Despite Debt, College Grads More Likely Than Peers to Buy Homes

In May, the Brookings Institution, a nonprofit research and policy organization, released a report in response to a study that suggested high student loan debt was keeping young, first-time home buyers out of the U.S. housing market. Brookings questioned the methodology in that study and, using a revised data set, determined that the largest gap in home ownership rates was not that between the college-educated with and without debt, but between the college-educated and those who do not possess college degrees.

Instead of limiting the analysis to those who had student debt compared to those who did not, as was done in the first study, the Brookings study reformatted the data series in order to compare young adults who had college degrees (both those with debt and those without) to those with no college degree. The study found that while those with college debt entered the housing market later than those who graduated with no debt, this difference had essentially vanished by both groups’ 30s. However, while the non-college-educated entered the housing market robustly in their early 20s, a home ownership gap began to form in their late 20s that only widened over time.

While the exact data used by Brookings is not available for the local area, there is some comparable data in the U.S. Census Bureau American Community Survey for Florida as a whole. The Brookings study focused on the adult population under 35 years of age. Data showing home ownership versus renting by age for the state is shown below.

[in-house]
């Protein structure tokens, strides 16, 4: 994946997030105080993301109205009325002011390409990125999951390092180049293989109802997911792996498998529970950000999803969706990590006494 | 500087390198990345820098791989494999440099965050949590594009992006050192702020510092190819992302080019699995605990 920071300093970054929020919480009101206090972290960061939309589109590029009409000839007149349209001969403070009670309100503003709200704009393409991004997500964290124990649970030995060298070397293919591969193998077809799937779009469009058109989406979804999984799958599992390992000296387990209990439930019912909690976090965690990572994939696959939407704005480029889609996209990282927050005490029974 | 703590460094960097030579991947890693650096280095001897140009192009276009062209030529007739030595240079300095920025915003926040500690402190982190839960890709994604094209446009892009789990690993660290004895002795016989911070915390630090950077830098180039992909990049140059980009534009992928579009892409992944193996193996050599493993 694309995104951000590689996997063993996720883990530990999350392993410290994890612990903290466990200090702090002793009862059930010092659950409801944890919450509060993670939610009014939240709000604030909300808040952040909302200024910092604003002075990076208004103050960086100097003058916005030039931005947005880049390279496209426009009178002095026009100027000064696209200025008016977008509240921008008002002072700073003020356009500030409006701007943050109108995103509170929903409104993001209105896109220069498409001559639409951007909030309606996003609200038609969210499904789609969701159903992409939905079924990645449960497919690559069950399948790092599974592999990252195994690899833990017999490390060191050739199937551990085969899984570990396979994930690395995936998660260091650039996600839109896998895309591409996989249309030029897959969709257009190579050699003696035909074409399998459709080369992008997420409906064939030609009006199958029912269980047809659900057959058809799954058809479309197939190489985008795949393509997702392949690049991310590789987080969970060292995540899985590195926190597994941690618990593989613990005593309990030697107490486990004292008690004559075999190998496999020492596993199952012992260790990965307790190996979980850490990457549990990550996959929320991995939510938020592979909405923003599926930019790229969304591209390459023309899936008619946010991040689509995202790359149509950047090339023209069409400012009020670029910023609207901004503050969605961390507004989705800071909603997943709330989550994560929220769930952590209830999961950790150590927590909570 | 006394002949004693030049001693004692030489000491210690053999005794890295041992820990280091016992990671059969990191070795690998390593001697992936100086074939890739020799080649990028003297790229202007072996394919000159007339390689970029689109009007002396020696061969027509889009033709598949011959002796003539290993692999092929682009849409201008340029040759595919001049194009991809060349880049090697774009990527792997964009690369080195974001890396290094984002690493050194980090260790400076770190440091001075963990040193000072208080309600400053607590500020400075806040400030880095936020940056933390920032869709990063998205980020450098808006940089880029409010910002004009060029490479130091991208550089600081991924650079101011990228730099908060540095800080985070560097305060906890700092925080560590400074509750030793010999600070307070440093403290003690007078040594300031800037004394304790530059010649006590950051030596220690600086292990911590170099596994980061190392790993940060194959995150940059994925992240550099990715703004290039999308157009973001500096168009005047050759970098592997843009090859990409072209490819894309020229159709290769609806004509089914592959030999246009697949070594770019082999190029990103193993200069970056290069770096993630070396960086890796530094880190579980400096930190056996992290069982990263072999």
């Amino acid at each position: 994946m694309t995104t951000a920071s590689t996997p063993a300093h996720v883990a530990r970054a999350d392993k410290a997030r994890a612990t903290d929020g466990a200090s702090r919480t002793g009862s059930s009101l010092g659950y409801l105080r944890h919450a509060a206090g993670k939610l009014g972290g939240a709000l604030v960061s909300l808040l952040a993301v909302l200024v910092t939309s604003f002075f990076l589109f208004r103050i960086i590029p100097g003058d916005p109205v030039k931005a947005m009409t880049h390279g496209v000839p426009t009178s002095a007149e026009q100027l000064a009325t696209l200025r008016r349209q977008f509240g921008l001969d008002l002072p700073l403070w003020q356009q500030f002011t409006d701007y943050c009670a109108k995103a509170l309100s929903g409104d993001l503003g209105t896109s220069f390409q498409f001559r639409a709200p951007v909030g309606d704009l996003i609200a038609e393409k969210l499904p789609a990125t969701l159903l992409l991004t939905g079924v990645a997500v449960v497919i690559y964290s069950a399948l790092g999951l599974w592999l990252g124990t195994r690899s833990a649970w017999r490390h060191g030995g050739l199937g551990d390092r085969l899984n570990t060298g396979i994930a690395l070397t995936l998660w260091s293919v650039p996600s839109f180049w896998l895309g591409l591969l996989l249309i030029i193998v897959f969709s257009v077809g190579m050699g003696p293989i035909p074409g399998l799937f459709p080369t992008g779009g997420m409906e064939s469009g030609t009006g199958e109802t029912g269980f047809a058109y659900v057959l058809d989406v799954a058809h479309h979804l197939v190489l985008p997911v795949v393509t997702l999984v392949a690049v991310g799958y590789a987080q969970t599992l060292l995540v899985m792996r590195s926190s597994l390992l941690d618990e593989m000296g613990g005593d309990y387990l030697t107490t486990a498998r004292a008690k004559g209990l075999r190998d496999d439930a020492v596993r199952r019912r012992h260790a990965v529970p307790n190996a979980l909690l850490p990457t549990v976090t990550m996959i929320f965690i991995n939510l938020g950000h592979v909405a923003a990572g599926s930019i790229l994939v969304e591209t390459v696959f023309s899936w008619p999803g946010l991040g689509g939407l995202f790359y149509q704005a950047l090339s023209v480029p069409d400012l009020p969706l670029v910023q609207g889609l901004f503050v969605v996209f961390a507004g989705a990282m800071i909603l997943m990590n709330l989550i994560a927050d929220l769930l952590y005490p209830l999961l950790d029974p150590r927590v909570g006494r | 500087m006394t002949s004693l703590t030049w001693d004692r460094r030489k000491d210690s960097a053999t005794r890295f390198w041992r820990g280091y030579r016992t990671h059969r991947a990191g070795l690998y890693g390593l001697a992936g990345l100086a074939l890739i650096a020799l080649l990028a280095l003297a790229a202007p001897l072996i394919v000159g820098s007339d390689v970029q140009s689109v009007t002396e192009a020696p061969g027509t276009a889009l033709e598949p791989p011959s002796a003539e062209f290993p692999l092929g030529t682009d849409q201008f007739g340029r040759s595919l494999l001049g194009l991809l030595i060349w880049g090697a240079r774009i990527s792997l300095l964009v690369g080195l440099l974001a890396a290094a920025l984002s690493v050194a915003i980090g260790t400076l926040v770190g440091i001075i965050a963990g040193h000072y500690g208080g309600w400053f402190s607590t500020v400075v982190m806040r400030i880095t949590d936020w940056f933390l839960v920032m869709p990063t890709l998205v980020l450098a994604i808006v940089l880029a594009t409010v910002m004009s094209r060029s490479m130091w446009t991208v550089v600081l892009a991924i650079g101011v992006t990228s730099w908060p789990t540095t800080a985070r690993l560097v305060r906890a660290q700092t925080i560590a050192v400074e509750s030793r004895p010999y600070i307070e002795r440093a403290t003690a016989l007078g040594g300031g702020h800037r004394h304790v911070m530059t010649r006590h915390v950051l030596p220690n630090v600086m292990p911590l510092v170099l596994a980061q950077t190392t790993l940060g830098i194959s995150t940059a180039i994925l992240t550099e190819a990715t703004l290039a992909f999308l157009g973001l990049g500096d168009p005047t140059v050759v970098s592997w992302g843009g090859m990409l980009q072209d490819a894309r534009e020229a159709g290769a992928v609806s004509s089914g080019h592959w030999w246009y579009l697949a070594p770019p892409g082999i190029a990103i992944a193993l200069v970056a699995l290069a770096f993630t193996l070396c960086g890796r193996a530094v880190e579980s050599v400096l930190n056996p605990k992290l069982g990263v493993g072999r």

At first blush this data tends to support the notion that debt might be keeping college completers from purchasing a home. It shows the same decline in ownership rates for those between 21 and 29 as found in the first study, suggesting that this age group has something preventing it from purchasing a home.

However, when home ownership in the 20-34 age range is cross tabulated with educational attainment, a different pattern emerges.


This pattern clearly shows home ownership rates in Florida increasing as educational attainment increases. Overall 44.7 percent of high school graduates under 35 own homes while 54.2 percent of those with a bachelor’s degree or higher in the 20-to-34-year-old age group are home owners.

Of course there are many reasons why young adults might delay purchasing a home, and higher debt amounts might certainly impact individual decisions and abilities to purchase. The data does indicate, however, that it is not necessarily a systemic problem in regards to home ownership and that the higher earning ability of the better educated seems to also be a driving force in ownership versus rental decisions.

 Phyllis K. Pooley serves as director of special projects with the University of West Florida Office of Economic Development and Engagement in Pensacola.